Asia Pulp & Paper spent decades eating through Indonesia’s vast rainforests. Then in 2013, it promised to stop logging natural forests and rely on plantation timber exclusively.
The company’s huge new mill in Sumatra, though, will require vast quantities of wood when it starts operating this year.
A new NGO report suggests the company will have to resume deforestation or risk shattering financial losses. APP has dismissed those concerns, promising to import wood chips if needed.
Asia Pulp & Paper’s (APP) plans to operate a giant mill in South Sumatra later this year have raised some uncomfortable questions about the veracity of the conglomerate’s lauded no-deforestation commitment and the potential environmental impact on one of Indonesia’s most-fire prone provinces.
The new mill, which is being built by PT OKI Pulp & Paper Mills, would increase APP’s fiber demand by 73% when it begins to operate at full capacity — and require nearly quadruple the fiber its plantations in South Sumatra have produced in the past, according to an exhaustive report into APP’s expansion plans released this week by a dozen environmental organizations.
The report, titled “Will Asia Pulp & Paper default on its ‘zero deforestation’ commitment?”, offers compelling evidence that APP does not have access to enough plantation wood to supply its pulp mills in Sumatra with the fiber needed to operate at full capacity without either resuming deforestation — and reneging on its landmark Forest Conservation Policy — or importing additional supply from abroad at great cost, explained Lafcadio Cortesi, Asia director of the Rainforest Action Network (RAN) and one of the report’s co-authors.
“We’re concerned that the new mill will create added pressure to maintain and expand the system of industrial agriculture on drained peatlands that caused Indonesia’s devastating fires last year,” Cortesi told Mongabay. “The economics and imperative to feed the pulp mill may also force APP to choose whether it will go back to using rainforest fiber or fail to pay back its debt.”
The paper company dismissed the concerns in a statement sent to Mongabay, explaining that the OKI mill will only increase its capacity when APP is able to secure enough raw materials from its suppliers. APP said the construction of the OKI mill was part of its plan to “increase our production capacity responsibility, which is essential for us to continue meeting growing market demands and further strengthen Indonesia’s contribution to global trade.” Its suppliers would continue to be bound by the same no-deforestation commitments detailed in APP’s Forest Conservation Policy — which bans the use of existing tropical hardwood in its supply chain.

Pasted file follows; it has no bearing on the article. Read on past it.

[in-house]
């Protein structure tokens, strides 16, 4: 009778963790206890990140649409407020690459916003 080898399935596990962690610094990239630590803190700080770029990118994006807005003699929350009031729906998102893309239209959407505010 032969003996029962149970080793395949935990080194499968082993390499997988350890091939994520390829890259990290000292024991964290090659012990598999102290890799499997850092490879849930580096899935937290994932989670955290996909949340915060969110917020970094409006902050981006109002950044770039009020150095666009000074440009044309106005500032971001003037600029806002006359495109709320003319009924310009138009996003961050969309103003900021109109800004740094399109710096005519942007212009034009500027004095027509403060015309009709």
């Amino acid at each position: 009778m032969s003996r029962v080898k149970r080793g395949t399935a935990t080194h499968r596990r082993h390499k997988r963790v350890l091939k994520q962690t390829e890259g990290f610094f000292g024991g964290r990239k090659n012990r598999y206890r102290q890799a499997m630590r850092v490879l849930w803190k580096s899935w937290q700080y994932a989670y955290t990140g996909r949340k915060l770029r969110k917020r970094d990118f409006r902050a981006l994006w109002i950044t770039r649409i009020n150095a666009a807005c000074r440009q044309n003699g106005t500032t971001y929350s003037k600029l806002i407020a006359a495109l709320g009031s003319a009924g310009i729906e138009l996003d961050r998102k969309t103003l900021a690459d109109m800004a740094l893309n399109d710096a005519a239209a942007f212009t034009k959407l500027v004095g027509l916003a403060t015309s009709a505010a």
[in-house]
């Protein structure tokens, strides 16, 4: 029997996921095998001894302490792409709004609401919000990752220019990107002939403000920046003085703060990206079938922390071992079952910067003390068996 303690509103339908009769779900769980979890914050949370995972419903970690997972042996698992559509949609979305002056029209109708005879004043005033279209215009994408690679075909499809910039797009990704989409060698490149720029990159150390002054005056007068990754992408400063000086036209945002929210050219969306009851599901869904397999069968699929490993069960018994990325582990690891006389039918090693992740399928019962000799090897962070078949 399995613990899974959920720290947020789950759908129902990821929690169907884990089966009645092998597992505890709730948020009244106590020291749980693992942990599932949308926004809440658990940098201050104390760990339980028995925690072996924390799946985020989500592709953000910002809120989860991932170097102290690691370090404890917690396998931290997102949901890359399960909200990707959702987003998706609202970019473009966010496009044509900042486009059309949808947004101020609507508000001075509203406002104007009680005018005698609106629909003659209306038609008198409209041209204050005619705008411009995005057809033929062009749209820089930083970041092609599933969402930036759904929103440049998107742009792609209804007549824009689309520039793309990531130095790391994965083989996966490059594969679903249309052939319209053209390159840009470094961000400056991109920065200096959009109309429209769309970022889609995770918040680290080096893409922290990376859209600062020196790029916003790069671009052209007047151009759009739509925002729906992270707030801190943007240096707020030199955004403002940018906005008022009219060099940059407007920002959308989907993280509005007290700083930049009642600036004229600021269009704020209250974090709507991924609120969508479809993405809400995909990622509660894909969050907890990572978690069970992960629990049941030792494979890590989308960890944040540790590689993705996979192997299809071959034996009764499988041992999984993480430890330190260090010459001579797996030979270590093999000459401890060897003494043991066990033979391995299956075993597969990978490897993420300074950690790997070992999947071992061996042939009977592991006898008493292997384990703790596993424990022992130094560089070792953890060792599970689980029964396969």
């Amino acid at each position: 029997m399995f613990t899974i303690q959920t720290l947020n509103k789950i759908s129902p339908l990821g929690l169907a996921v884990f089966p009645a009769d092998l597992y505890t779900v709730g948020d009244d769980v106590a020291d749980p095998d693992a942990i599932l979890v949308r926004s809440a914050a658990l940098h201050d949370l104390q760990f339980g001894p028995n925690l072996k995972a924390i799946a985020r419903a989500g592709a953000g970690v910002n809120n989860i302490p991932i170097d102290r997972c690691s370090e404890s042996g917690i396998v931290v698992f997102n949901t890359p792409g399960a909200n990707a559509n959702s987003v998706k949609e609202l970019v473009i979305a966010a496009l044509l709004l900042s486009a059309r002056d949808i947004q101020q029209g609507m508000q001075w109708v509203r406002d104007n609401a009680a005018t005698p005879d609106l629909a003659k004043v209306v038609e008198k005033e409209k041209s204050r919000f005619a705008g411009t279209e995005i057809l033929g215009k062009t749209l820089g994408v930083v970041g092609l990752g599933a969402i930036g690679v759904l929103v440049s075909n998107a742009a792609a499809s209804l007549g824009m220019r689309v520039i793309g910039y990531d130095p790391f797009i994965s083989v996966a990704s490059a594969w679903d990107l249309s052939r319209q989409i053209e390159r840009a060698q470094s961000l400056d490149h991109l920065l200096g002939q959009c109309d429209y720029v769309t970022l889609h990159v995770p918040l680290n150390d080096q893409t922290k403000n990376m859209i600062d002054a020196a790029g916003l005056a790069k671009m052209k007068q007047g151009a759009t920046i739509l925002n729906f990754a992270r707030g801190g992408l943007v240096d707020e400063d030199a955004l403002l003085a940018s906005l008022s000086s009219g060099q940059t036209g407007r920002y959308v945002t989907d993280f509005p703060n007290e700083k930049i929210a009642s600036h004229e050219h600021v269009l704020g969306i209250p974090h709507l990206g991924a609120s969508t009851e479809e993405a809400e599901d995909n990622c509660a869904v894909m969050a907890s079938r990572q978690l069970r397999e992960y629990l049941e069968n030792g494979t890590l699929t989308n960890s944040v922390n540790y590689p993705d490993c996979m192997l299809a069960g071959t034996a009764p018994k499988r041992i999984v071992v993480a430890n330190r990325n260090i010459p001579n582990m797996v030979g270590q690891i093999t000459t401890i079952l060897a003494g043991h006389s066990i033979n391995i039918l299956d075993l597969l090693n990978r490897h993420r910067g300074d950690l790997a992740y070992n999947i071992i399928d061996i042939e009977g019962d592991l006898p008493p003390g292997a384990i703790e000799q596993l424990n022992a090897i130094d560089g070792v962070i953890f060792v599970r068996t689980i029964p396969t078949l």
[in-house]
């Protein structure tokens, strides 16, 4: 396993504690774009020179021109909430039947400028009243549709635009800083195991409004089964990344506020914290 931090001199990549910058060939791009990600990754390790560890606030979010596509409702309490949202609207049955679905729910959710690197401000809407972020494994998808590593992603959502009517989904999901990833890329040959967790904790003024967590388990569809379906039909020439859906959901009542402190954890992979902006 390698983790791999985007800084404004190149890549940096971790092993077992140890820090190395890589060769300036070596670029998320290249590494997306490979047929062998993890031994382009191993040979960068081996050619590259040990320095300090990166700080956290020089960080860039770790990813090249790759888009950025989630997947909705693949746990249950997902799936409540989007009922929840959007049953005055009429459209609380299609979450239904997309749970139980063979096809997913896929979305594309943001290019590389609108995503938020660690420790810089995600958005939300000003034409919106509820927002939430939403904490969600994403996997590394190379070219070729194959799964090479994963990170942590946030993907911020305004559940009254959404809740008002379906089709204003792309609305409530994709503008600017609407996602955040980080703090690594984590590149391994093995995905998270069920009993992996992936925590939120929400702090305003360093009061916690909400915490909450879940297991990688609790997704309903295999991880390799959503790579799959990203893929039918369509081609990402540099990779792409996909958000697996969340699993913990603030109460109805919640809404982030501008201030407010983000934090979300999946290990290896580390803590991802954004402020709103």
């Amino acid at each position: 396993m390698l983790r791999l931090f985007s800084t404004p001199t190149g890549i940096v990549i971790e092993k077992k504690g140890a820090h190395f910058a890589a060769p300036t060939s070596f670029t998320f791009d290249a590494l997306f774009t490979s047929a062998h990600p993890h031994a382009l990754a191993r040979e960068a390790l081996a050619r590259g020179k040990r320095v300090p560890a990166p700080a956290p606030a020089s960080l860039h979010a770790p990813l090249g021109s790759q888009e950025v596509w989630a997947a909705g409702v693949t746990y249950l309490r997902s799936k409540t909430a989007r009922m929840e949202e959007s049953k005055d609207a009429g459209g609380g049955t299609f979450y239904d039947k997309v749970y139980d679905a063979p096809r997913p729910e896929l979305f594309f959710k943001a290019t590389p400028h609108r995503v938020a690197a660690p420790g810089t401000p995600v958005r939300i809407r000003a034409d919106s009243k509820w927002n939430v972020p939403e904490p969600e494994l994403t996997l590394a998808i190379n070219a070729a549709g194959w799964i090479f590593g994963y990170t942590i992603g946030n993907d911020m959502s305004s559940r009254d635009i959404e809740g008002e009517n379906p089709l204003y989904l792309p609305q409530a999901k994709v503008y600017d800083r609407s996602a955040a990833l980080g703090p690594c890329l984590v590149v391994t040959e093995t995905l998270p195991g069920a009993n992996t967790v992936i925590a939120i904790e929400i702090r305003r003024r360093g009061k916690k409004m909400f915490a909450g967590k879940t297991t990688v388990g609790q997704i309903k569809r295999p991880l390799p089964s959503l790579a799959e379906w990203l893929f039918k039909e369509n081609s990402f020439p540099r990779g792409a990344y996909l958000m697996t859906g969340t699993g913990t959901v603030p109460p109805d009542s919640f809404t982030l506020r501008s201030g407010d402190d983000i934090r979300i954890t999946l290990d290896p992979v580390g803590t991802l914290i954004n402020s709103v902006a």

“We will continuously monitor and review our production and supply of raw materials to ensure that we adapt our pulp production accordingly based on the available supply of raw materials from our pulpwood suppliers,” the statement read. “Our pulpwood suppliers will continue to be bound by all the commitments of our Forest Conservation Policy (FCP) which, amongst other things, includes no clearance of natural forest by our pulpwood suppliers since February 2013.”
But the report shows significant shortfalls in fiber supplies once the OKI mill begins operations. The company said it would prioritize fiber sourced from its plantations in South Sumatra in order to keep transportation costs low, according to the report. Sinar Mas Group, which owns APP, owns or has contracts with 33 pulpwood suppliers that together operate concessions that are 36 times the size of Singapore. But its South Sumatra plantations are hamstrung by pests and disease, as well as the constraints of APP’s own FCP commitments.
The company’s suppliers have only been able to develop 42% of the 789,043 hectares of concessions granted in South Sumatra while an additional 206,956 hectares of forested land that could be used for new development has been placed off-limits by APP until the conclusion of High Conservation Value (HVC) and High Carbon Stock (HCS) assessments. The company barred its suppliers from cutting HCV and HCS forests under its no-deforestation pledge.
With pulpwood from APP’s suppliers in South Sumatra already being sent to the companies’ existing mills in other provinces, environmental groups are questioning how South Sumatra’s plantations can support a new mill expected to eventually produce 2.8 million tons of pulp a year.
“This new mill could be a game changer,” Aditya Bayunanda, a forest commodities leader at WWF-Indonesia, told Mongabay. “What we understand right now is that even their South Sumatra plantations are sending fiber to Jambi and Riau. So those South Sumatra plantations are being used right now to feed their existing mills.
“That is where the big question comes from…this new mill is almost double [the capacity], where are you going to get your timber from?”
APP said it would work to increase productivity and yields at its plantations by reducing the impact of pests and disease and using modern harvesting techniques to cut waste. The company is also looking into identifying new pulpwood species that could produce greater yields and working with local communities to reduce the risk of future forest fires — which burned through much of its plantation stock last year.